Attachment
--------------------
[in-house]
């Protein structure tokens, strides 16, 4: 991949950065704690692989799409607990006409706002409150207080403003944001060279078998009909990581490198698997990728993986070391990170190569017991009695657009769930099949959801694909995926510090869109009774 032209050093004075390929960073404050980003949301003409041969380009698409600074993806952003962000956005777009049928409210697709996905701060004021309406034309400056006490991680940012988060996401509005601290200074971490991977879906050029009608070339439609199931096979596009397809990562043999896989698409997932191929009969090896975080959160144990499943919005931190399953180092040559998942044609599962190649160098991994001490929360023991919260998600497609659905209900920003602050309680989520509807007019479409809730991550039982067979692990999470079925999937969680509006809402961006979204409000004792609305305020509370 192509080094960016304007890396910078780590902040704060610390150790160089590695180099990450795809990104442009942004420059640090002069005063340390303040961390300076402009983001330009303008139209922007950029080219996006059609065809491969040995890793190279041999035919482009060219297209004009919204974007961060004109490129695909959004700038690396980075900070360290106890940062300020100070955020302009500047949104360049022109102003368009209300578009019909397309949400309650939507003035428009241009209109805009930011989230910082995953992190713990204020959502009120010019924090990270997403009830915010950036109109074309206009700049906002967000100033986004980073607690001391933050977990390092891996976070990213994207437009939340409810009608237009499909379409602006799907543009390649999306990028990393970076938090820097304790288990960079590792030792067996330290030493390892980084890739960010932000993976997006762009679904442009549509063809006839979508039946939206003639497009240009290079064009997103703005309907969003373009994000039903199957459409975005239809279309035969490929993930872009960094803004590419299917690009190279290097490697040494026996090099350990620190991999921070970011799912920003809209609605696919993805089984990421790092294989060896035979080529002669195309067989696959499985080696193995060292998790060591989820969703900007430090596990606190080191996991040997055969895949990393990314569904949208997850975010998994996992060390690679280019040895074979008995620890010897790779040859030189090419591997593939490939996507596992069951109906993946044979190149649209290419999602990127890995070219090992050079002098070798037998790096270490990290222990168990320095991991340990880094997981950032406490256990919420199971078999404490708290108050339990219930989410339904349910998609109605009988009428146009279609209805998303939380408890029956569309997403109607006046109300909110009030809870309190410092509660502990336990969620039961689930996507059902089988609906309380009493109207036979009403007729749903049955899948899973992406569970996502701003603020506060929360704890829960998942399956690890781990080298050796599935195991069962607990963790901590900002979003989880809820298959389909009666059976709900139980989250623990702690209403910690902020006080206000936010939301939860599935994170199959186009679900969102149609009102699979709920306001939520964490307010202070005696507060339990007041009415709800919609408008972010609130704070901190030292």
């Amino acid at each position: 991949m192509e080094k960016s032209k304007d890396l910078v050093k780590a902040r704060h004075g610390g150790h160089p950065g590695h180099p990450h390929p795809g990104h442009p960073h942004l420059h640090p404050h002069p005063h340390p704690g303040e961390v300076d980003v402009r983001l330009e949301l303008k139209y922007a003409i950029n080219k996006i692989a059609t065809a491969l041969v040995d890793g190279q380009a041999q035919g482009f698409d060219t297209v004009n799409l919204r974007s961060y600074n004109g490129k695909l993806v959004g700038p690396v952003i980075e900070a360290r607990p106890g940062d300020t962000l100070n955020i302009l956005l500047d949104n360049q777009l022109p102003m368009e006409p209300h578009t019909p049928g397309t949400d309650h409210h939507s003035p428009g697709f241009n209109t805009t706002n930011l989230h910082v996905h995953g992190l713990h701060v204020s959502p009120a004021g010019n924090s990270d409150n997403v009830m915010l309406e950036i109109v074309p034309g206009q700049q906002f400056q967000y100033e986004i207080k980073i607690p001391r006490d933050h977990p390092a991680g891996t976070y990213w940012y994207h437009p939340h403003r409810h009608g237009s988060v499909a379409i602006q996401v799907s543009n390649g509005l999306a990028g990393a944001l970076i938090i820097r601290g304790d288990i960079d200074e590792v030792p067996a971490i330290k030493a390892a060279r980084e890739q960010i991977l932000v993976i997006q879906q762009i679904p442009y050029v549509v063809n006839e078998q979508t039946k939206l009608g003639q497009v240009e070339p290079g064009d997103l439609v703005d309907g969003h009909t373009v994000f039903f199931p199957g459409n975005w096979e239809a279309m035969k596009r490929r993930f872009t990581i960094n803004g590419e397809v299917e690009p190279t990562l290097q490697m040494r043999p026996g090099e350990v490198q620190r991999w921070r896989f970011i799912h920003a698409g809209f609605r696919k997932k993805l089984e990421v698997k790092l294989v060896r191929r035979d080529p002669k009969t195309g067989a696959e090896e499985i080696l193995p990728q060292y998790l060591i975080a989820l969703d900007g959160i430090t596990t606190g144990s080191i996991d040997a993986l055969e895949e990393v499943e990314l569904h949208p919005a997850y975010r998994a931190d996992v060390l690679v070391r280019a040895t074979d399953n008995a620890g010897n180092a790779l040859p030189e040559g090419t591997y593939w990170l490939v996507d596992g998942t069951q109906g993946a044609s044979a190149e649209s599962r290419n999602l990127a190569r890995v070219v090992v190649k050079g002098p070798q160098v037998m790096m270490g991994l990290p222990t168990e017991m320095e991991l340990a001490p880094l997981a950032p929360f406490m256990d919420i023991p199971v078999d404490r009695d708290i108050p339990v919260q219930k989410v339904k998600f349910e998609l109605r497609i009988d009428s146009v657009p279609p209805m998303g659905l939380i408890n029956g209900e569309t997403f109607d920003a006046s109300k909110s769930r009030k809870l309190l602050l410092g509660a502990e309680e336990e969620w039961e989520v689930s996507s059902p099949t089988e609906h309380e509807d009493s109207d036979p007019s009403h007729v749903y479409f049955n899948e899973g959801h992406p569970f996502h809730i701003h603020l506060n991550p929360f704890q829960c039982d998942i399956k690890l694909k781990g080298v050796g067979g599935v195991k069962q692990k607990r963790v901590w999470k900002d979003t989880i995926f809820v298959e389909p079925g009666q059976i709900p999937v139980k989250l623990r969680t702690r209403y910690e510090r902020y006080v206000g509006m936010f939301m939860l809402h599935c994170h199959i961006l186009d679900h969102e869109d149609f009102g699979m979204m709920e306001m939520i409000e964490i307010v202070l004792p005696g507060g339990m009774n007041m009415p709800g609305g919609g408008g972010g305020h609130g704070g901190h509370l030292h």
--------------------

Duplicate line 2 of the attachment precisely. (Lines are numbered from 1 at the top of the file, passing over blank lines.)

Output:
């Protein structure tokens, strides 16, 4: 991949950065704690692989799409607990006409706002409150207080403003944001060279078998009909990581490198698997990728993986070391990170190569017991009695657009769930099949959801694909995926510090869109009774 032209050093004075390929960073404050980003949301003409041969380009698409600074993806952003962000956005777009049928409210697709996905701060004021309406034309400056006490991680940012988060996401509005601290200074971490991977879906050029009608070339439609199931096979596009397809990562043999896989698409997932191929009969090896975080959160144990499943919005931190399953180092040559998942044609599962190649160098991994001490929360023991919260998600497609659905209900920003602050309680989520509807007019479409809730991550039982067979692990999470079925999937969680509006809402961006979204409000004792609305305020509370 192509080094960016304007890396910078780590902040704060610390150790160089590695180099990450795809990104442009942004420059640090002069005063340390303040961390300076402009983001330009303008139209922007950029080219996006059609065809491969040995890793190279041999035919482009060219297209004009919204974007961060004109490129695909959004700038690396980075900070360290106890940062300020100070955020302009500047949104360049022109102003368009209300578009019909397309949400309650939507003035428009241009209109805009930011989230910082995953992190713990204020959502009120010019924090990270997403009830915010950036109109074309206009700049906002967000100033986004980073607690001391933050977990390092891996976070990213994207437009939340409810009608237009499909379409602006799907543009390649999306990028990393970076938090820097304790288990960079590792030792067996330290030493390892980084890739960010932000993976997006762009679904442009549509063809006839979508039946939206003639497009240009290079064009997103703005309907969003373009994000039903199957459409975005239809279309035969490929993930872009960094803004590419299917690009190279290097490697040494026996090099350990620190991999921070970011799912920003809209609605696919993805089984990421790092294989060896035979080529002669195309067989696959499985080696193995060292998790060591989820969703900007430090596990606190080191996991040997055969895949990393990314569904949208997850975010998994996992060390690679280019040895074979008995620890010897790779040859030189090419591997593939490939996507596992069951109906993946044979190149649209290419999602990127890995070219090992050079002098070798037998790096270490990290222990168990320095991991340990880094997981950032406490256990919420199971078999404490708290108050339990219930989410339904349910998609109605009988009428146009279609209805998303939380408890029956569309997403109607006046109300909110009030809870309190410092509660502990336990969620039961689930996507059902089988609906309380009493109207036979009403007729749903049955899948899973992406569970996502701003603020506060929360704890829960998942399956690890781990080298050796599935195991069962607990963790901590900002979003989880809820298959389909009666059976709900139980989250623990702690209403910690902020006080206000936010939301939860599935994170199959186009679900969102149609009102699979709920306001939520964490307010202070005696507060339990007041009415709800919609408008972010609130704070901190030292």